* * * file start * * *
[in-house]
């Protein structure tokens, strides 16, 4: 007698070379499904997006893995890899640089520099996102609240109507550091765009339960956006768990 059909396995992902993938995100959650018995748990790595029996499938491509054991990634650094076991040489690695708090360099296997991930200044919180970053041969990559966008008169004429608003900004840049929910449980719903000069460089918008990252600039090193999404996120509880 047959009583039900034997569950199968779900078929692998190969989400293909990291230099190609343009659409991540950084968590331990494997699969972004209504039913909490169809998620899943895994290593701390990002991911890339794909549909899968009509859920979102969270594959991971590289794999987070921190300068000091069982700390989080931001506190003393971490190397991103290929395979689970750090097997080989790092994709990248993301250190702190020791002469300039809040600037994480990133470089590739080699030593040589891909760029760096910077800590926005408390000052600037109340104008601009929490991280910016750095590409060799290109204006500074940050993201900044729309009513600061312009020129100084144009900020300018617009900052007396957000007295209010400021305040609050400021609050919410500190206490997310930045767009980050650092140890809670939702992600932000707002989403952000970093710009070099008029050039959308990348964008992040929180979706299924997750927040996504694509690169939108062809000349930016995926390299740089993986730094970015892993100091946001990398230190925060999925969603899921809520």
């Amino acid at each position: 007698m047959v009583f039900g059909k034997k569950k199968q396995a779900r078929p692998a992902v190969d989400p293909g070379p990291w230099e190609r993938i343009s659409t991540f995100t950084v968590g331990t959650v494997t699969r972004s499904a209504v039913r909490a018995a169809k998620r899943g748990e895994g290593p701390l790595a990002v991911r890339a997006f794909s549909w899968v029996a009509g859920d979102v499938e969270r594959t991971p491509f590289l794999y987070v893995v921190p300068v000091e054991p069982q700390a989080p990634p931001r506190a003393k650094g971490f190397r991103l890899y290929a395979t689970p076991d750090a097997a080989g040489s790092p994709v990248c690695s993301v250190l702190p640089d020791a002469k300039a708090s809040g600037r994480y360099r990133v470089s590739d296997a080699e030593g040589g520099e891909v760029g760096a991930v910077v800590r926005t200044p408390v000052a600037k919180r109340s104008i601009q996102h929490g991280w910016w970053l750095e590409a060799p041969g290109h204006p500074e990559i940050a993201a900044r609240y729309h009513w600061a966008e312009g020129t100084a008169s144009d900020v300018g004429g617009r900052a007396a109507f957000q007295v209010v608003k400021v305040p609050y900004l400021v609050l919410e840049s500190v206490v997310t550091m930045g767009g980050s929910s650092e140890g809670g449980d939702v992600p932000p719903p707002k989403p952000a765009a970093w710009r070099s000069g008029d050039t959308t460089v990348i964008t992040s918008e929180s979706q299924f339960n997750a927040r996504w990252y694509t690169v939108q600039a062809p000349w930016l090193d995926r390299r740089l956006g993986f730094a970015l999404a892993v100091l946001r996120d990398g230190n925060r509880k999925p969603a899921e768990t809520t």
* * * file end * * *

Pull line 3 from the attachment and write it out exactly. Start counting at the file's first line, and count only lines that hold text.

């Amino acid at each position: 007698m047959v009583f039900g059909k034997k569950k199968q396995a779900r078929p692998a992902v190969d989400p293909g070379p990291w230099e190609r993938i343009s659409t991540f995100t950084v968590g331990t959650v494997t699969r972004s499904a209504v039913r909490a018995a169809k998620r899943g748990e895994g290593p701390l790595a990002v991911r890339a997006f794909s549909w899968v029996a009509g859920d979102v499938e969270r594959t991971p491509f590289l794999y987070v893995v921190p300068v000091e054991p069982q700390a989080p990634p931001r506190a003393k650094g971490f190397r991103l890899y290929a395979t689970p076991d750090a097997a080989g040489s790092p994709v990248c690695s993301v250190l702190p640089d020791a002469k300039a708090s809040g600037r994480y360099r990133v470089s590739d296997a080699e030593g040589g520099e891909v760029g760096a991930v910077v800590r926005t200044p408390v000052a600037k919180r109340s104008i601009q996102h929490g991280w910016w970053l750095e590409a060799p041969g290109h204006p500074e990559i940050a993201a900044r609240y729309h009513w600061a966008e312009g020129t100084a008169s144009d900020v300018g004429g617009r900052a007396a109507f957000q007295v209010v608003k400021v305040p609050y900004l400021v609050l919410e840049s500190v206490v997310t550091m930045g767009g980050s929910s650092e140890g809670g449980d939702v992600p932000p719903p707002k989403p952000a765009a970093w710009r070099s000069g008029d050039t959308t460089v990348i964008t992040s918008e929180s979706q299924f339960n997750a927040r996504w990252y694509t690169v939108q600039a062809p000349w930016l090193d995926r390299r740089l956006g993986f730094a970015l999404a892993v100091l946001r996120d990398g230190n925060r509880k999925p969603a899921e768990t809520t």